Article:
Former RCMP members are now wondering whether a training centre in Carleton Place, Ont., may have led to serious health problems after the building was linked to another facility previously found to be riddled with contaminants.
The RCMP Veterans' Association said it was contacted by a number of concerned members after Radio-Canada revealed last week that a contaminated facility in Kemptville, Ont., could be connected to the illnesses and deaths of those who trained there.
"Would you mind circulating a message that would have any member ... who was lodged at Carleton Place and experiencing medical issues to please contact me," read an email from the association, obtained by Radio-Canada .
The two buildings, located in municipalities south of Ottawa, served as training centres for specialized squads whose members came from across Canada. Both buildings were former bunkers built in the early 1960s during the Cold War.
The Kemptville facility, known as the Canada Training Centre, was closed in 2006 and demolished the following year.
While the building was in use, the federal government conducted a range of tests and inspections that uncovered lead in the tap water and paint, toxic mould, a kitchen that failed to meet public health standards and asbestos and silica in the structure's building materials.
The RCMP Veterans' Association is now trying to find out whether former members who trained at the Carleton Place centre had similar experiences.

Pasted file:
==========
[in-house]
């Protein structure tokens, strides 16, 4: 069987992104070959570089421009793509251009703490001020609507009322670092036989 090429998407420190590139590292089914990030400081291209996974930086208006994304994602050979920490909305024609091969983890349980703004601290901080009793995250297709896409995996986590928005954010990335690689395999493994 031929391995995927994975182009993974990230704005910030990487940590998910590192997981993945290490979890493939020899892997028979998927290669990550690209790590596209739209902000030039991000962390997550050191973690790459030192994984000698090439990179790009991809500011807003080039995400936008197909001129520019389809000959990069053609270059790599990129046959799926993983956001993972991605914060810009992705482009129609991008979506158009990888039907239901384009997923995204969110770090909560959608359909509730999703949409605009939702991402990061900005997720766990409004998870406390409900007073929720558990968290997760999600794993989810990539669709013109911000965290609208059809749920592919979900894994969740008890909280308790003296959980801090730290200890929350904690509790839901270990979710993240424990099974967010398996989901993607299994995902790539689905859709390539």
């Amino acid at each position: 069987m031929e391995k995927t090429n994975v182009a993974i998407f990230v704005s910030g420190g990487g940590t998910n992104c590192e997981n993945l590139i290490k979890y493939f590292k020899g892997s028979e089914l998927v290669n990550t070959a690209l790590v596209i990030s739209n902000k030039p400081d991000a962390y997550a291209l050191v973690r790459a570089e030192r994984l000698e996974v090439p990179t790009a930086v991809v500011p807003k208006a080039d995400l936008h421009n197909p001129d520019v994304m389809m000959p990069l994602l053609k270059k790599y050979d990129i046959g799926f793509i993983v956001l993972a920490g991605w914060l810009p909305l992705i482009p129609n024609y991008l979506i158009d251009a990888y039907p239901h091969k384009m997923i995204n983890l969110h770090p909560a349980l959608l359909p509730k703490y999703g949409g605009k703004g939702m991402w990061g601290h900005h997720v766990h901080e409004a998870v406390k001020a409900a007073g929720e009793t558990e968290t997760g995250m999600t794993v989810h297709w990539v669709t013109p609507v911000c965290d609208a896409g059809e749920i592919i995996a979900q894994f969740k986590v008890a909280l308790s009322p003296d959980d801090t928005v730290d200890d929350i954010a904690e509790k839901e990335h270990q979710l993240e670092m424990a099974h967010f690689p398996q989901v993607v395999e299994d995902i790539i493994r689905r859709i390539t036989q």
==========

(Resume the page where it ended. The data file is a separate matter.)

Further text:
Agents developed serious illnesses
"I am aware a number of our former SERT members are experiencing medical issues that are similar in nature, but there is no way of knowing at this time if the Carleton Place facility contributed to these situations," reads the email, written by former Special Emergency Response Team (SERT) member Sandy Glenn.
Officers who trained at the Kemptville facility would eventually develop a number of medical issues ranging from lung infections caused by fungus to Parkinson's disease.
Radio-Canada also identified at least six RCMP members who had trained there and died prematurely.
Whether the Carleton Place facility suffered from the same level of deterioration is still unclear, but Glenn said his colleagues are going through similar health problems.
"Two of our SERT former members have been diagnosed with peripheral neuropathy and three more have similar symptoms and are bringing the circumstances to their physicians," Glenn said in a phone interview, referring to a disease of the nervous system that first attacks the hands and feet.
Former Carleton Place officers suffering from illnesses have also communicated with Radio-Canada, but Glenn warned it was still too early to connect the building to any health concerns.
"Remember, our team did an awful lot of explosive training all across Canada," he said. "There is so much stuff we exposed ourselves to that was unhealthy. The building could have been another one."
Presence of contaminants unknown
The Carleton Place centre was used to train members of the RCMP's Emergency Response Team (ERT) from 1981 to the end of the 1980s and served as the headquarters for SERT from 1986 to 1989, but it was also used to train officers from the force's Special I unit — which eventually moved to Kemptville in 1988.
Officers from that unit were tasked with piercing holes in the walls, ceiling and cement to practise installing surveillance equipment.
If asbestos was present, "we breathed it," Glenn said.
Radio-Canada has asked the RCMP whether the force was ever informed of the presence of contaminants at the Carleton Place building, but has not yet received a response.